I have less than fond memories of being conscripted by my mother and grandmother to peel blanched peaches and tomatoes and to wash what seemed then like endless numbers of jars during the brightest, warmest days of my childhood summers. During those days, I would have undoubtedly preferred to be reading McClelland’s Food in Jars and dreaming about fruit and flavour combinations I’d never before encountered. (Or that’s how I think about it now. Then, any book or space to daydream would have likely done the trick.)

Food in Jars is based on McClelland’s blog. It’s a book that neatly brings together foodie culture, a DIY aesthetic, and an environmentalist ethos, and the result is a compelling and polished book.

The recipes neatly bring together familiar (and dare I say, nostalgic) recipes — Strawberry jam (which, incidentally makes my mouth water in anticipation of Winnipeg’s all too short strawberry season), lemon curd, pickled beets, canned peaches, among others — with the slightly (to me, anyway) unexpected: is adding vanilla bean to strawberry jam a thing? It should be, and I should have thought about it a long time ago. And lemon curd made with Meyer lemons? Sign me up! Bourbon in canned peaches? Yes, please! I’ll admit to being slightly more skeptical about adding ginger to pickled beets, but the combination certainly sound interesting.

Most of the recipes can be scaled up without too much difficulty, and none seems to make an unreasonably huge amount.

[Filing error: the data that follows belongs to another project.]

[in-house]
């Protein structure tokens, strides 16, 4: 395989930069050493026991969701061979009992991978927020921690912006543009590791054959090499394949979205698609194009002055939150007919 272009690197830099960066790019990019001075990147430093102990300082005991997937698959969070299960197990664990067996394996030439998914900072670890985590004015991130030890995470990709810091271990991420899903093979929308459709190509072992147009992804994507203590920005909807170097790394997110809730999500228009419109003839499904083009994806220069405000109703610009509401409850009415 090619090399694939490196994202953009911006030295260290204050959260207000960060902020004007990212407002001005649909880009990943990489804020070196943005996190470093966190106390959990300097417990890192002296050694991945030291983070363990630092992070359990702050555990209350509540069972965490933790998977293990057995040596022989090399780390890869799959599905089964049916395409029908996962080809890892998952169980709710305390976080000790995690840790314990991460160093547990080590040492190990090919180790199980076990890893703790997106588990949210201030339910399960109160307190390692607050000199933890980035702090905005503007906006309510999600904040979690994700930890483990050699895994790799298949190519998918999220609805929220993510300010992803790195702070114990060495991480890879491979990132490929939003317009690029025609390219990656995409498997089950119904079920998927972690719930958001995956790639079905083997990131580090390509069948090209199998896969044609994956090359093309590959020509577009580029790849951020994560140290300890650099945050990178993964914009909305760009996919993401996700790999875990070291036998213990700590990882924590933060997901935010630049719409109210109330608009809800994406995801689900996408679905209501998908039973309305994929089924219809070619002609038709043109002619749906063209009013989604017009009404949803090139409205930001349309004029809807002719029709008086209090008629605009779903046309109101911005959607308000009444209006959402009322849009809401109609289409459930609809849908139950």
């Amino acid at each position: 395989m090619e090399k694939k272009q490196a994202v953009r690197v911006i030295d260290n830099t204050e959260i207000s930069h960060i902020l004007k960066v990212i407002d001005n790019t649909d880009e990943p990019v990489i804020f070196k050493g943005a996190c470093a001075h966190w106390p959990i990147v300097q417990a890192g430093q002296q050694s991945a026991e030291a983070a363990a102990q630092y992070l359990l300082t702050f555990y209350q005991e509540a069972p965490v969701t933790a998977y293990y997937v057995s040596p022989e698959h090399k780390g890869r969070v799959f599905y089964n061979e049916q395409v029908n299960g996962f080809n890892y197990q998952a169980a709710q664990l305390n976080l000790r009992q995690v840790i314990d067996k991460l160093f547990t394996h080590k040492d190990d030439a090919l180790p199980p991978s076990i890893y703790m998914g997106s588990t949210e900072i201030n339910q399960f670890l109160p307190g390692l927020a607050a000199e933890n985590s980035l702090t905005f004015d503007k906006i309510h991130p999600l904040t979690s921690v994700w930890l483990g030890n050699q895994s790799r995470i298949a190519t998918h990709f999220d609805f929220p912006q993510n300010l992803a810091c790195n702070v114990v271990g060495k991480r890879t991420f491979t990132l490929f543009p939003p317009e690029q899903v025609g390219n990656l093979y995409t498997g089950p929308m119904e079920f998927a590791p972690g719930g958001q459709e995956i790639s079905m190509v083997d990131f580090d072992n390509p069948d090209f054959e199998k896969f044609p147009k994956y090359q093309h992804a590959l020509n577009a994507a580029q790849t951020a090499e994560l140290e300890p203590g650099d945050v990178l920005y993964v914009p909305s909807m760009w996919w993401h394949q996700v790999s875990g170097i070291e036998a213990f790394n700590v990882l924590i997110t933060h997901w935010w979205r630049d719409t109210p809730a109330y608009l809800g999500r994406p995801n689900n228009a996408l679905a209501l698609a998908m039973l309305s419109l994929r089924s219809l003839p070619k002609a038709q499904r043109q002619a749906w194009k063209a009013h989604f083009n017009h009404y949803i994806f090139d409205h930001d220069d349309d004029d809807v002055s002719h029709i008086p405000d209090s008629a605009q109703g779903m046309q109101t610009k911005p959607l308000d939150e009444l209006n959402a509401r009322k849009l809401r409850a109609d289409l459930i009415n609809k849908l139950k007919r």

I also can’t say enough good about the photography, which is vibrant and inviting.

While I hate to end on a note of caution, I would be awfully remiss to not mention that if you can without a pressure canner, you risk infecting the food — and anyone who eats it — with botulism. (And unlike anything else that can go wrong, you won’t be able to tell.) The recipes in Food in Jars are mostly high enough acid that it shouldn’t be a problem. But I’m paranoid, and after an unfortunate incident where I made both Andrew and I think we were going to die by improperly cooking fiddleheads, I would suggest always using a pressure canner (and, it goes without saying, exercising caution with all unfamiliar food), which can raise the temperature high enough to kill botulism spores.

Food in Jars is published by Running Press.